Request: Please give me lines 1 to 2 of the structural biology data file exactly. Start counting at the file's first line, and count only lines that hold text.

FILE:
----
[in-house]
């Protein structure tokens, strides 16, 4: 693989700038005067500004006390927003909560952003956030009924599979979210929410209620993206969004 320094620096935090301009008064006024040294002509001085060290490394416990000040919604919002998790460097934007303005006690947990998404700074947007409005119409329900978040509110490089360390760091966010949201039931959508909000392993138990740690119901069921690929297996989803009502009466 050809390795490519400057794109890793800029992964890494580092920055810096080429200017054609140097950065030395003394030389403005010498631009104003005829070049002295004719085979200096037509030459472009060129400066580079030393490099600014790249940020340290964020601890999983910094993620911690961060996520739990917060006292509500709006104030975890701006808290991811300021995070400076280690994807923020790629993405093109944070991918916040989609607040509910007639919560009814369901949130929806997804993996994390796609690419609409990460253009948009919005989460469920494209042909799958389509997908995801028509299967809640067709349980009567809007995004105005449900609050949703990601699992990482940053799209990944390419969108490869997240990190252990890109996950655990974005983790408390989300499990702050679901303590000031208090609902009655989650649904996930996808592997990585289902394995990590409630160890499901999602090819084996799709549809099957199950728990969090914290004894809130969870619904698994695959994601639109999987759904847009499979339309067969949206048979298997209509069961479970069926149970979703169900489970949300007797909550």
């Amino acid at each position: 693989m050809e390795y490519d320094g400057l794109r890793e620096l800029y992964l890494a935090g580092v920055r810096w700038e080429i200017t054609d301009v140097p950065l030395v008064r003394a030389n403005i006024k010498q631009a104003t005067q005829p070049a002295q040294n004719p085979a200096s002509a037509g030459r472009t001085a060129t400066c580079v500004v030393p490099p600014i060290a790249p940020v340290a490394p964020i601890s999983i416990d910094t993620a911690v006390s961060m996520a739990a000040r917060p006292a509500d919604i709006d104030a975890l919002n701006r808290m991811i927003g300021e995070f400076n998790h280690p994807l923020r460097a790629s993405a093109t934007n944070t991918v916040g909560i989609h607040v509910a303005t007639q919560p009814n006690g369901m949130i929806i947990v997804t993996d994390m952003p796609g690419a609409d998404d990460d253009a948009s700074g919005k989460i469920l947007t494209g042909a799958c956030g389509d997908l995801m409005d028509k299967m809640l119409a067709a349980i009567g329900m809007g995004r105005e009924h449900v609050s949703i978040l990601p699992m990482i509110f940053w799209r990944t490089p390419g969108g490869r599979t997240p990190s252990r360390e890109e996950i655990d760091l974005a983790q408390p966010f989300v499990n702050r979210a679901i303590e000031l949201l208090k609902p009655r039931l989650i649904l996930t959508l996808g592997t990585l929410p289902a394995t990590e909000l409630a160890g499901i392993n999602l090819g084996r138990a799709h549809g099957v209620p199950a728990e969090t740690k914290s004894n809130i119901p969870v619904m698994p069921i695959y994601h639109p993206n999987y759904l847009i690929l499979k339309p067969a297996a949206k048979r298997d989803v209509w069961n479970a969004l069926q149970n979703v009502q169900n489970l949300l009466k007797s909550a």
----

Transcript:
[in-house]
């Protein structure tokens, strides 16, 4: 693989700038005067500004006390927003909560952003956030009924599979979210929410209620993206969004 320094620096935090301009008064006024040294002509001085060290490394416990000040919604919002998790460097934007303005006690947990998404700074947007409005119409329900978040509110490089360390760091966010949201039931959508909000392993138990740690119901069921690929297996989803009502009466 050809390795490519400057794109890793800029992964890494580092920055810096080429200017054609140097950065030395003394030389403005010498631009104003005829070049002295004719085979200096037509030459472009060129400066580079030393490099600014790249940020340290964020601890999983910094993620911690961060996520739990917060006292509500709006104030975890701006808290991811300021995070400076280690994807923020790629993405093109944070991918916040989609607040509910007639919560009814369901949130929806997804993996994390796609690419609409990460253009948009919005989460469920494209042909799958389509997908995801028509299967809640067709349980009567809007995004105005449900609050949703990601699992990482940053799209990944390419969108490869997240990190252990890109996950655990974005983790408390989300499990702050679901303590000031208090609902009655989650649904996930996808592997990585289902394995990590409630160890499901999602090819084996799709549809099957199950728990969090914290004894809130969870619904698994695959994601639109999987759904847009499979339309067969949206048979298997209509069961479970069926149970979703169900489970949300007797909550």